When Equestrian Canada revealed their 2017 financial summary last week, at least one committee was surprised to see the numbers that they have not been able to review in over a year. EC reports that Equine Medications operated at a loss of $33,004 for the 2017 fiscal year which ended March 31, but the committee is unable to explain the shortfall.
“I can’t comment on the deficit,” said Yves Rossier, chair of the Equine Medication committee. “The EMCC (Equine Medication Control Committee) has not been provided with a detailed financial statement and the breakdown of expenses and revenues to explain the 33k deficit.”
Rossier noted that the group meets face-to-face each November to review the entire program, but they were unable to review the financial information at their November 2016 meeting because EC did not provide any details. The new Chief Financial Officer was just getting settled (she subsequently resigned a month later) and EC advised the group that the office was in the midst of changing accounting software so the information was not available. Without those details, the committee was unable to review the costs and income that go into the Equine Medication budget and so could not verify that the items were correctly allocated. Despite repeated requests since, EC still has not provided the group with the necessary information.
“I was very surprised that they released numbers showing we overspent by $33,000 when they haven’t been able to provide us with any information,” commented fellow committee member, Geoff Vernon, DVM, who has been on the committee since 2014. “We asked again after the financial summary was released but were once again told that they weren’t available. Explain how that’s possible if they can release a summary?”
Without the detailed financial information to prove otherwise, many in the industry are concerned that EC is funneling operational expenses through various committees to pay for their overall budget. “The equine meds budget is supposed to be self-sustaining,” added Vernon. “It is not our mandate to cover the overhead of the EC office but I suspect that might be the case.”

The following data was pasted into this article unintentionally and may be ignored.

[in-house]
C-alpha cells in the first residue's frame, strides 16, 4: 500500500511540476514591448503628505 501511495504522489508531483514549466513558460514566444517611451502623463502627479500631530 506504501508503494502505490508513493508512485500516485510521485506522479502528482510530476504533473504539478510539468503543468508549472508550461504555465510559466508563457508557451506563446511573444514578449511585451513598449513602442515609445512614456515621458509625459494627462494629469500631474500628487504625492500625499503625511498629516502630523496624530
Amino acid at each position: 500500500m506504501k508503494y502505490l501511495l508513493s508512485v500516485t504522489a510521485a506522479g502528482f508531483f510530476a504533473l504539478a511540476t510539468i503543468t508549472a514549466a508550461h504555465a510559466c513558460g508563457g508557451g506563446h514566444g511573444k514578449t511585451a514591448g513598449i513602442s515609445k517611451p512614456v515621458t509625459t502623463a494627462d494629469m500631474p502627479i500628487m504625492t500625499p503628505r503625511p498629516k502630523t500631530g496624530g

Aside from their inability to get their financial questions answered, the committee has had difficulty maintaining communications with EC. “The link with EC is inconsistent,” commented Vernon. “There has been tremendous turnover and as soon as we trained a new staffer they would leave.”
The high staff turn-over under Eva Havaris’s time as CEO has been challenging. EC’s Competition Services Coordinator, Emily Church, left abruptly this spring and her absence almost derailed the entire 2017 program. “Without an EC point person in charge of assigning technicians for the shows and sending out the testing kits, there was nobody to execute the program,” said Vernon.
The committee’s experience highlights the difficulties that many others in the industry have echoed over the last year. The parade of CFOs during Havaris’s employment have made getting any financial information at the committee level impossible. This is exacerbated by Havaris’s insistence that EC’s new operational structure means that financial details are the sole domain of the head office and of no concern to the committees.
EC’s AGM is scheduled for Monday September 25 at 7pm ET. While only board members and the 27 voting members are permitted to participate, interested parties can watch the proceedings via Facebook Live. For those not on social media, EC will post the video of the AGM on their website after the event along with the minutes.
The board agreed to answer voting members’ questions before the AGM and a maximum of two questions during the AGM from each of the three categories. Perhaps the voters – who represent the entire industry – will have more success in demanding financial transparency and accountability. While the CEO reports to the board, the board answers to the voters who should be asking why their representatives continue to support a CEO who is responsible for the ongoing confusion and distrust that is thwarting the industry.